If one party has failed to comply or breached its duty under the contract, the other party has several paths to enforcement. When a material breach of contract occurs, the terms of a research contract generally give that party a timeframe to address the concern. If the issue is not remedied, then the affected party may terminate the contract and seek appropriate remedies,
including damages.

Many, but not all, contracts have mediation or arbitration clauses that require any disagreements to be handled through alternative dispute resolution. However, if this doesn’t remedy the situation, then a lawsuit for breach of contract may be filed against the non-performing party.

Governing Law

This provision identifies the state law governing the contract. It may also cite applicable federal regulations.

Other Relevant Sections

There are other topics discussed, such as insurance, warranties, and modifications.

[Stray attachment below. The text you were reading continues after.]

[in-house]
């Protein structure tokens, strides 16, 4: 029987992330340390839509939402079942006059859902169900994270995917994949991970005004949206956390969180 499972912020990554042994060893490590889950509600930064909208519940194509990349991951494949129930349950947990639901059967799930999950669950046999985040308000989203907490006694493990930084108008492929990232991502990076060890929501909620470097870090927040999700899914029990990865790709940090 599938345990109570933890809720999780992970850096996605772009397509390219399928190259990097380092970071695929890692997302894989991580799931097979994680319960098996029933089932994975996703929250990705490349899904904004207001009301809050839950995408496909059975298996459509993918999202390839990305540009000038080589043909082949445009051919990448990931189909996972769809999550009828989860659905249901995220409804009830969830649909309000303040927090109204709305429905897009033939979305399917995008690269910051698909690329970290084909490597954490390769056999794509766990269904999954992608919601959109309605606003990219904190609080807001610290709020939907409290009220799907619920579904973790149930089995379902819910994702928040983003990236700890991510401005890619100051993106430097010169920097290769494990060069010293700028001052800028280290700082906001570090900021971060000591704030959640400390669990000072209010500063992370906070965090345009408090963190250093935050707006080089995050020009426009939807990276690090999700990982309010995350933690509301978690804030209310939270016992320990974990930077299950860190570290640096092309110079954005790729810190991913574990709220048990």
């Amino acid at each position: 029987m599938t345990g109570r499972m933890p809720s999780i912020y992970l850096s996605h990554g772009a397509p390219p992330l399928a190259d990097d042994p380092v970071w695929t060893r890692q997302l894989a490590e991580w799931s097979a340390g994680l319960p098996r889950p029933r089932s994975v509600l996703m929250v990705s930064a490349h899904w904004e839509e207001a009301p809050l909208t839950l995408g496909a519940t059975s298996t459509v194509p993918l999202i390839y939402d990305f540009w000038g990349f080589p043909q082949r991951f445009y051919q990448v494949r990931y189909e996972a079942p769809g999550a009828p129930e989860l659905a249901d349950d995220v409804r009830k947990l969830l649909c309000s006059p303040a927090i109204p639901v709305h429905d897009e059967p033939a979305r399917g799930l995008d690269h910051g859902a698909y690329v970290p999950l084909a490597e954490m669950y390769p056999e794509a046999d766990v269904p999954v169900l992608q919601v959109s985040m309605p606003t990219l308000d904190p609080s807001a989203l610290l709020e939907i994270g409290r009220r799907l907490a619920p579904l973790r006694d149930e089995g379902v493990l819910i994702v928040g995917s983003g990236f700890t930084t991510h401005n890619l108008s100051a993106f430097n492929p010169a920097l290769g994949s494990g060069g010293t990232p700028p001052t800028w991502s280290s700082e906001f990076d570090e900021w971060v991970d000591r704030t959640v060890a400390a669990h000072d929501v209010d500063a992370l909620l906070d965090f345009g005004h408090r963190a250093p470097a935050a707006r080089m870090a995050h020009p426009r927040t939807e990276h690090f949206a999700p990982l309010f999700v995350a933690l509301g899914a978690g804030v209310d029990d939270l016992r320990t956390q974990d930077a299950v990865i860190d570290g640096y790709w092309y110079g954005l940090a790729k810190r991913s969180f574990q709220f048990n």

Research Compliance

Many types of research require strict compliance with a wide range of applicable regulations. With extensive experience in the biotech space, Carson Law is uniquely positioned to address compliance issues with human subject research, export control, data use (including HIPAA and GDPR), and FDA regulations for new devices and new drugs.

How Carson Law Can Help You

If you need help drafting a new research contract or reviewing an existing one, Carson Law is here to assist you. With a background in biotech contracting and research administration, Carson Law can help ensure your research contracts address all project needs.

Contact us today at (832) 621-0766